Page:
In Kern County, the state’s leader when it comes to oil production, the industry not only drives the local economy, it also helps drive the county’s general fund.
That’s because the county’s assessor puts a value on all of the oil that remains deep underground, and uses that figure when it comes time to collect property taxes. When the price of oil goes up, county revenues soar. But when the price of oil goes down, officials are left scrambling to cover the shortfall.
Leticia Perez is a member of the board of supervisors. She says the recent drop in oil prices could cost the county as much as $60 million next year.
Perez:“For us for budgets that we’ve been cutting and trimming over the past few years it could not come at a worse time. It’s a very difficult time for Kern County.”
One of the budgets that’s been under pressure in recent years has been the one for the Kern County Library. Many branches are only open two or three days a week and two-thirds of libraries lack wifi. And unlike many counties, the Kern County library system is almost entirely reliant on money from the county’s general fund.
That's why county supervisors are considering a proposal this afternoon that could result in the privatization the county's library system, with the hopes of both increasing service and saving money.
Perez says the county has been talking with a private, for-profit company that specializes in running libraries for nearly 80 municipalities across the country, LSSI.
Perez: “They have come in they’ve met with me, met with other supervisors and have laid out a potential proposal to increase services, increase hours, to modernize the library if you will, and do it in the same budget framework that we have.”
While the county hasn’t formally decided yet whether to pursue the idea of privatization, and ask LSSI and others for proposals, supervisor Dave Couch says he’s interested in hearing more.
Couch: "We want to make sure we don't just do it for less, but we want to make sure that we maintain services, we're desperately trying to maintain the services that we're providing, we certainly don't want to end up with fewer hours, with fewer programs."
So how would LSSI provide more services for the same amount or less? Perez says while she hasn’t seen a formal proposal from the company yet…
Perez: “I can only presume that can occur through diminishing benefits to employees. I can’t imagine any other way in which that is possible.”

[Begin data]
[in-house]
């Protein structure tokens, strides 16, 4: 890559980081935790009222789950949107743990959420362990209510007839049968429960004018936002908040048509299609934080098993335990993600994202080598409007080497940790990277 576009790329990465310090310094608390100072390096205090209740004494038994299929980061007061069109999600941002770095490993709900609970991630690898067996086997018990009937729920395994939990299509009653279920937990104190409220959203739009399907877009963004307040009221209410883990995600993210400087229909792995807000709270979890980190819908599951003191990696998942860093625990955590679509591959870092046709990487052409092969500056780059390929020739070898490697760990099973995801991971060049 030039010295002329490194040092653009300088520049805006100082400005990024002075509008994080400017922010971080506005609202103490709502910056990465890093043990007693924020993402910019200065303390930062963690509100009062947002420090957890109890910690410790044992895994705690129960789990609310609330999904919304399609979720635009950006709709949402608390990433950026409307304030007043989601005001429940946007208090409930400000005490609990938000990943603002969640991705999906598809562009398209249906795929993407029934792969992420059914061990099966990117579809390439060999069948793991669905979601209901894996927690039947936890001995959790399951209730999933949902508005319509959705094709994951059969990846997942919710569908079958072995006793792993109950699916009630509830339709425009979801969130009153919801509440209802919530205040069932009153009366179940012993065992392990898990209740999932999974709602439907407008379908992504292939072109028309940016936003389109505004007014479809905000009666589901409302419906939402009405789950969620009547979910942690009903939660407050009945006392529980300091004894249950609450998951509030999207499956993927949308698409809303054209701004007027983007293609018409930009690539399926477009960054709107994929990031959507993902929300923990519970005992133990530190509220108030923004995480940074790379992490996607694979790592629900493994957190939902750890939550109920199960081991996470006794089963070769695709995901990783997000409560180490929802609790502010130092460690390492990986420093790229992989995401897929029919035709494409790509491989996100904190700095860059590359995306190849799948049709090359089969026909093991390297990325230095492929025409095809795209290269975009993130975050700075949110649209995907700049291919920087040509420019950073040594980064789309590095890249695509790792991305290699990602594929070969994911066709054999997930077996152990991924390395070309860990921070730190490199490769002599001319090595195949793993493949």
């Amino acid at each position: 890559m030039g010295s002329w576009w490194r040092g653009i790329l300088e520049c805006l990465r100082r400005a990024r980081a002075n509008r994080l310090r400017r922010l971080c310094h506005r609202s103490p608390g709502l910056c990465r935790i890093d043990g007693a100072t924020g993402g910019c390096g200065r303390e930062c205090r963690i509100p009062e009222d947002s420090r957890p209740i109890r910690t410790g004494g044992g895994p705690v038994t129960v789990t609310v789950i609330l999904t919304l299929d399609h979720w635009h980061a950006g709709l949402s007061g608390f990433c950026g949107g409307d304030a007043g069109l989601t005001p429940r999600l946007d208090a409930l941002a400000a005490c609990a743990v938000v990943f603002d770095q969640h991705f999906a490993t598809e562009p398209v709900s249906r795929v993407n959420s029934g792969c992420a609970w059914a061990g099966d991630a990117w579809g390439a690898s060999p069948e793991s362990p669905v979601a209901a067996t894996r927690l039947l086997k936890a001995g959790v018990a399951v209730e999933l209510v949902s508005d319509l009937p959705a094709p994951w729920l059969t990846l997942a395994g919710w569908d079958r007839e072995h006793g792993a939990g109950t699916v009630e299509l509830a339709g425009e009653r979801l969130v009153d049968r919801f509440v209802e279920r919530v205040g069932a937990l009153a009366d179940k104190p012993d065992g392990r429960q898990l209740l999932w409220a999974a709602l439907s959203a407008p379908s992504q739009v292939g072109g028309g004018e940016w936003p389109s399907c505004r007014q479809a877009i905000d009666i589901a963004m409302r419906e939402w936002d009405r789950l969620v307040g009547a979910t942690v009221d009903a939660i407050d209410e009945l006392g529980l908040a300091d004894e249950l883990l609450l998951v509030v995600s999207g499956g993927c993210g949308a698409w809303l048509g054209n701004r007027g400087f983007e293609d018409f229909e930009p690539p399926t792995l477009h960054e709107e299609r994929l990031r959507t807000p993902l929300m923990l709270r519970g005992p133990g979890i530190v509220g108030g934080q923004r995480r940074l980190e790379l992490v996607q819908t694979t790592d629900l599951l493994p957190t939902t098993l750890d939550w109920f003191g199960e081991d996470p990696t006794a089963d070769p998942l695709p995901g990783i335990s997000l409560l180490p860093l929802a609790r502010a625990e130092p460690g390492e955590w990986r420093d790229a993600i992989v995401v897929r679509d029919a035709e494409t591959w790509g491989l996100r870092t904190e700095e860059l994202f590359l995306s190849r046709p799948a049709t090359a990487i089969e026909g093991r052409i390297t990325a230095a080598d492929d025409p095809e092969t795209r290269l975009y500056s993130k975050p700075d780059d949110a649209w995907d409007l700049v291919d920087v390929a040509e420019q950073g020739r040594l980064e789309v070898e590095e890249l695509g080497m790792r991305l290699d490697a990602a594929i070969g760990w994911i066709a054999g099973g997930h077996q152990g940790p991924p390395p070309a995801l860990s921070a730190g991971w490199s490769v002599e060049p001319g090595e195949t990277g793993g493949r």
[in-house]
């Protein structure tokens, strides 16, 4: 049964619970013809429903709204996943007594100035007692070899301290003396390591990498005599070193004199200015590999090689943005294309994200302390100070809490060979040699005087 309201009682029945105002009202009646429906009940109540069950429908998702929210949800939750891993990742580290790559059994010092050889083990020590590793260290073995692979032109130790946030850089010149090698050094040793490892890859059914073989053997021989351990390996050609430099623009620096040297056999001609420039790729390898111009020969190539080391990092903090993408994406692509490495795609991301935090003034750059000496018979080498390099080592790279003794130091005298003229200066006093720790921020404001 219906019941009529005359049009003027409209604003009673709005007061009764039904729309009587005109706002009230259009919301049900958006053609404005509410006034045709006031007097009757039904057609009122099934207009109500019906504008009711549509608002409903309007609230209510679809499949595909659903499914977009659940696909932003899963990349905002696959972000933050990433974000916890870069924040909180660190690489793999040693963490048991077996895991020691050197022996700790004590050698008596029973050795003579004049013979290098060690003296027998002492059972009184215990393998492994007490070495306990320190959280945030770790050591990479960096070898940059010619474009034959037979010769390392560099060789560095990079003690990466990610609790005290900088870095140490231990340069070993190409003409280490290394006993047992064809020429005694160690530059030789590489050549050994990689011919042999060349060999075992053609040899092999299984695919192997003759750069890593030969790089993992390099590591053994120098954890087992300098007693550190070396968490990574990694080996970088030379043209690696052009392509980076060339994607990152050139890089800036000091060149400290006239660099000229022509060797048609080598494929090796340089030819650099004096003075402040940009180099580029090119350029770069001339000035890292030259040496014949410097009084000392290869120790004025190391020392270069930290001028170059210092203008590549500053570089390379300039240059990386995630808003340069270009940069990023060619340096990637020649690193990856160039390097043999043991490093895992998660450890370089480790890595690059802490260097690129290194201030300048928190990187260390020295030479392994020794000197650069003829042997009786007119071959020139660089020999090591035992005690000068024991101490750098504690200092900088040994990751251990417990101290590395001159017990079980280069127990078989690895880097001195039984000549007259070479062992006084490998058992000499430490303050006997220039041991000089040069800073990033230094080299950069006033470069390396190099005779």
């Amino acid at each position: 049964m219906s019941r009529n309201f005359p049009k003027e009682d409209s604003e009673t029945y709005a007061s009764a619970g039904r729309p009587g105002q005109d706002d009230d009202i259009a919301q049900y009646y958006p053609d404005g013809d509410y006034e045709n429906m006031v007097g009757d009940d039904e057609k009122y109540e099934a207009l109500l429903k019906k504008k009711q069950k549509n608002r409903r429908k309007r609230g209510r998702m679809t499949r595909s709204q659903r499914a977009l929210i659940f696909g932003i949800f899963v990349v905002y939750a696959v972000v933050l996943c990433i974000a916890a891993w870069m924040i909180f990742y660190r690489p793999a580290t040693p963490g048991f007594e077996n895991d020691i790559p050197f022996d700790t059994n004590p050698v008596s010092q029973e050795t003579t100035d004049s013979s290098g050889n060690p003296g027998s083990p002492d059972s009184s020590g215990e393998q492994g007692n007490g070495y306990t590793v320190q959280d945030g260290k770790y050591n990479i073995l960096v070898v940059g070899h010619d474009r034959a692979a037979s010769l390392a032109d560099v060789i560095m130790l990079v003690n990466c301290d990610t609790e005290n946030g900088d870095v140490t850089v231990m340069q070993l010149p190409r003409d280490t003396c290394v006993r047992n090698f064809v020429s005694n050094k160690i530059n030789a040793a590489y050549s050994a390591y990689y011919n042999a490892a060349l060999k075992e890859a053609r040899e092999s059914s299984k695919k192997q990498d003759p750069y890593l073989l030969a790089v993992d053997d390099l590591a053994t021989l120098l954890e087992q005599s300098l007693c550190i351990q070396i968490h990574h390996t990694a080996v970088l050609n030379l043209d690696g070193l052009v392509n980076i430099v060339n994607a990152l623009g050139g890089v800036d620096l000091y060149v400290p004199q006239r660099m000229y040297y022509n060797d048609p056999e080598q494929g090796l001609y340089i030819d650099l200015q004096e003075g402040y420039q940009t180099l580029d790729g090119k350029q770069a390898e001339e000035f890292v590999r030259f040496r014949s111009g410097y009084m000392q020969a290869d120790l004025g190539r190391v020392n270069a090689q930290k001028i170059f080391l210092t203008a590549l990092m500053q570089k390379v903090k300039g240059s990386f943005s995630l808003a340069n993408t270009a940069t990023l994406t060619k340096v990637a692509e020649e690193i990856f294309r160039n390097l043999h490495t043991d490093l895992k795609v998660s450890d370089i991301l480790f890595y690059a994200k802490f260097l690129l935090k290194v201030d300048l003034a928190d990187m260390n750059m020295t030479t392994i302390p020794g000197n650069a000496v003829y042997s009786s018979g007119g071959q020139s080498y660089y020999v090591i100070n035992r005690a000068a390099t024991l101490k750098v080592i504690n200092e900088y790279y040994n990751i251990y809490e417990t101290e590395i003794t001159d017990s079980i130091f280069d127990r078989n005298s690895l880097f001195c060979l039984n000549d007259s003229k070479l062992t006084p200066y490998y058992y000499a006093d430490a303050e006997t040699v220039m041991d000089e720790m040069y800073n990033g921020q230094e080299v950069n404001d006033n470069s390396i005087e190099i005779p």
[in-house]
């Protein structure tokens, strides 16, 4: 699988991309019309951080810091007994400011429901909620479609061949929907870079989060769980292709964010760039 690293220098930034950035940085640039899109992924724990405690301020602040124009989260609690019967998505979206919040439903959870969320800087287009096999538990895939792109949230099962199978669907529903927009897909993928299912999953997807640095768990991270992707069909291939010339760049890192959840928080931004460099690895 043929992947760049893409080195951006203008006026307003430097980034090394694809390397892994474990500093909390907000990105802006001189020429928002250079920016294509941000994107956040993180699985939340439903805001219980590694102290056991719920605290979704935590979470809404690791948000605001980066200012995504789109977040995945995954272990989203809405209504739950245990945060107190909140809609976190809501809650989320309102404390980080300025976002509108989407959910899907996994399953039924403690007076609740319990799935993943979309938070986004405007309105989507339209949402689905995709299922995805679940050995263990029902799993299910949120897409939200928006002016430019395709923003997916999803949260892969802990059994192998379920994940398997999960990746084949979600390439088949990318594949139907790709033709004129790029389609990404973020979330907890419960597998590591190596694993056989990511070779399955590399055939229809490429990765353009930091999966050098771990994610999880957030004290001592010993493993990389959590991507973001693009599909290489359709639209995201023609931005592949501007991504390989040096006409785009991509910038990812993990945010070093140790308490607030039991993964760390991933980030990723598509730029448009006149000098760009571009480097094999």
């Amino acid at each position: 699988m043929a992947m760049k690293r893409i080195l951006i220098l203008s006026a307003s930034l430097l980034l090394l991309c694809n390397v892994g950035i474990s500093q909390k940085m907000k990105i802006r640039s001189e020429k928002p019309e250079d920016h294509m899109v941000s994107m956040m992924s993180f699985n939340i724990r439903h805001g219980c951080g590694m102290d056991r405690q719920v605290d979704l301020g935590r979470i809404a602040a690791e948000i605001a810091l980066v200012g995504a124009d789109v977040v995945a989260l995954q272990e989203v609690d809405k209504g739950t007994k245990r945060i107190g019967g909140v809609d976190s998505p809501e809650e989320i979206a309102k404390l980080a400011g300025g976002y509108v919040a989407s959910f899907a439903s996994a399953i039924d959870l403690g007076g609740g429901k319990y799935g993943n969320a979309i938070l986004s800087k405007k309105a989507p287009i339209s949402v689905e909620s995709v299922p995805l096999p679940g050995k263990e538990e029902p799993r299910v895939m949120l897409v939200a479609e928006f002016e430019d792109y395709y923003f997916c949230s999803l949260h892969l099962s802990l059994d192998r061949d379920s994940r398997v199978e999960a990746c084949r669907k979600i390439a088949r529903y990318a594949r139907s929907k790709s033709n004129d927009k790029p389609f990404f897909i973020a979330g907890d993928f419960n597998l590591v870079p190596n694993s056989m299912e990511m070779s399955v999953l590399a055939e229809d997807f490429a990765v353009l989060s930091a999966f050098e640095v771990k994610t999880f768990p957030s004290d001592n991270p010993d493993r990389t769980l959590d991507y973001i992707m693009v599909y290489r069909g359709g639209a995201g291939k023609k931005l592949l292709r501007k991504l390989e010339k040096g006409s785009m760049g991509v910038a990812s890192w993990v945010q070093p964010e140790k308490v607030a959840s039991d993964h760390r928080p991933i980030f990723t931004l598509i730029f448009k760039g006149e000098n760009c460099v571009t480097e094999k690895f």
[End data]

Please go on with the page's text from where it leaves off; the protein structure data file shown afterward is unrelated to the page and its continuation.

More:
That has library advocates concerned. Mary Anne Steele is the president of Friends of the Kern County Library. She says while privatization may work for some small city library systems, she questions whether it’s a good idea in a county as large and diverse as Kern.
Steele: “The devil is in the details with any contract. Would LSSI endevaour to cut their salary costs by employing folks who don’t have a background in libraries, who don’t have an interest in libraries? It could. It’s a big unknown.”
And she says she’s skeptical of LSSI’s claims.
Steele: "My experience is that usually the negatives are usually more negative, and the positives are usually not quite as rosy as they're portrayed."
Steele also questions the county’s transparency in the process, which is only bringing the issue before the public today after weeks of talks. And she points out the county already has ties to LSSI. Current director of libraries Nancy Kerr used to work for LSSI when she ran a library branch in Valencia. Steele says instead of outsourcing library staff to a private company, the county should consider other options like a special tax to help fund the system.
Both Couch and Perez warn that it’s still very early in the process, and say the public will be involved if privatization talks move forward. Both however expressed reservations about such an agreement,
Perez: “The notion somehow that it’s going to be the magic bullet for us, I think is naive and while it certainly on its surface offers some savings and some benefits at least in the short term , I fear the long term consequences are very great and we have to consider them along with what are the purported short term benefits.”
And Couch says has concerns that down the road the county could get locked into a relationship with a company, with no other options.
Couch: “We do not want to get ourselves in a position where we put a private company or any entity for that matter, in a position of having some leverage over the county. We just don’t want to be there.”
Still Couch says he’d like to hear more about the county’s options at today’s board meeting. And the privatization push might soon extend to other county services and departments. Later today the board of supervisors will also entertain a proposal to make privatization of local government an official county priority.